The controversy ended when the Cleveland Scene, an alternative weekly Cleveland newspaper, published a similar story, thus allowing The Plain Dealer to print the withheld story. The story turned out to be on former Mayor Michael R. White's federal corruption probe, which was leaked to the press by an attorney on the case. The second withheld story has yet to be revealed.[31]

Music critic sidelined

On September 17, 2008, The Plain Dealer's music critic of 16 years, Donald Rosenberg, was told by the paper's editor, Susan Goldberg, that he would no longer be covering performances of the Cleveland Orchestra. Rosenberg had been critical of orchestral performances under its conductor Franz Welser-Möst, although his reviews of Welser-Möst as a conductor of operas had been positive. Terrance C. Z. Egger, president and publisher of the paper, is also on the orchestra's board.[32]

Welser-Möst is no stranger to robust criticism; during his tenure at the London Philharmonic Orchestra London critics gave him the nickname "Frankly Worse than Most".[33] In December 2008, Rosenberg sued Cleveland's Musical Arts Association, the newspaper and several members of their staffs, alleging a conspiracy to have him demoted.[34] Rosenberg dropped a number of claims against the paper in 2009,[35] and in August, 2009, a jury rejected the remaining claims.[36]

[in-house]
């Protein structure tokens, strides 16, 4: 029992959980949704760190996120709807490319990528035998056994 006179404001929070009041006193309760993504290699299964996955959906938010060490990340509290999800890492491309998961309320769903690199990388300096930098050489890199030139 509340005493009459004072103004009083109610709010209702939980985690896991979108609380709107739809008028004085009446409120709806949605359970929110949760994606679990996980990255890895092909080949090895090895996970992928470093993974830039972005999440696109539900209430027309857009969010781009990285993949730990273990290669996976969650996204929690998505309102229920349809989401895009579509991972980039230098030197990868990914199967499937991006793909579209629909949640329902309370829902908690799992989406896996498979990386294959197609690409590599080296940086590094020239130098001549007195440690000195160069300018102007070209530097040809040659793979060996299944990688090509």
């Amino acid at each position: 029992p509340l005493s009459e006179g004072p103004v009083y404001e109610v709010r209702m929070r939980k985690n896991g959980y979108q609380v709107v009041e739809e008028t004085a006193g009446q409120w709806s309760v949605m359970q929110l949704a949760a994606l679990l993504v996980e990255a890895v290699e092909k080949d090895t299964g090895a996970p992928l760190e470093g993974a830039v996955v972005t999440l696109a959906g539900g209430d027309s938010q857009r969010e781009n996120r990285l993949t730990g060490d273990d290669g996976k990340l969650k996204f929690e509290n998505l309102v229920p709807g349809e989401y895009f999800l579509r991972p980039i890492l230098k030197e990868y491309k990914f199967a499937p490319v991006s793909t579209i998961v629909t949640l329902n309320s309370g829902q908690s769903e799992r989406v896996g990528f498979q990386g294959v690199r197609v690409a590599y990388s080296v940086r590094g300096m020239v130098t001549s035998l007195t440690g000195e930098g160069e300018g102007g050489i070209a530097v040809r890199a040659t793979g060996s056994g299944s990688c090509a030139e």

Shirley Strickland Saffold

In March 2010, the Plain Dealer reported that approximately 80 comments had been posted to articles on its web site by an account registered to the email address of Shirley Strickland Saffold, a judge sitting on the Cuyahoga County Court of Common Pleas.[37] Several of the comments, posted under the pseudonym lawmiss, discussed matters that were or had been before the judge.[37] Although the judge's 23-year-old daughter Sydney Saffold took responsibility for the postings, the paper was able to use a public records request and determine that the exact times and dates of some of the postings corresponded to the times that the corresponding articles were being viewed on the judge's court-issued computer.[37] The revelation led one attorney, who had been criticized in the postings, to request the judge recuse herself from a homicide trial in which he represented the defendant.[38] Ohio Supreme Court Acting Chief Justice Paul E. Pfeifer subsequently removed Saffold from the case.[39]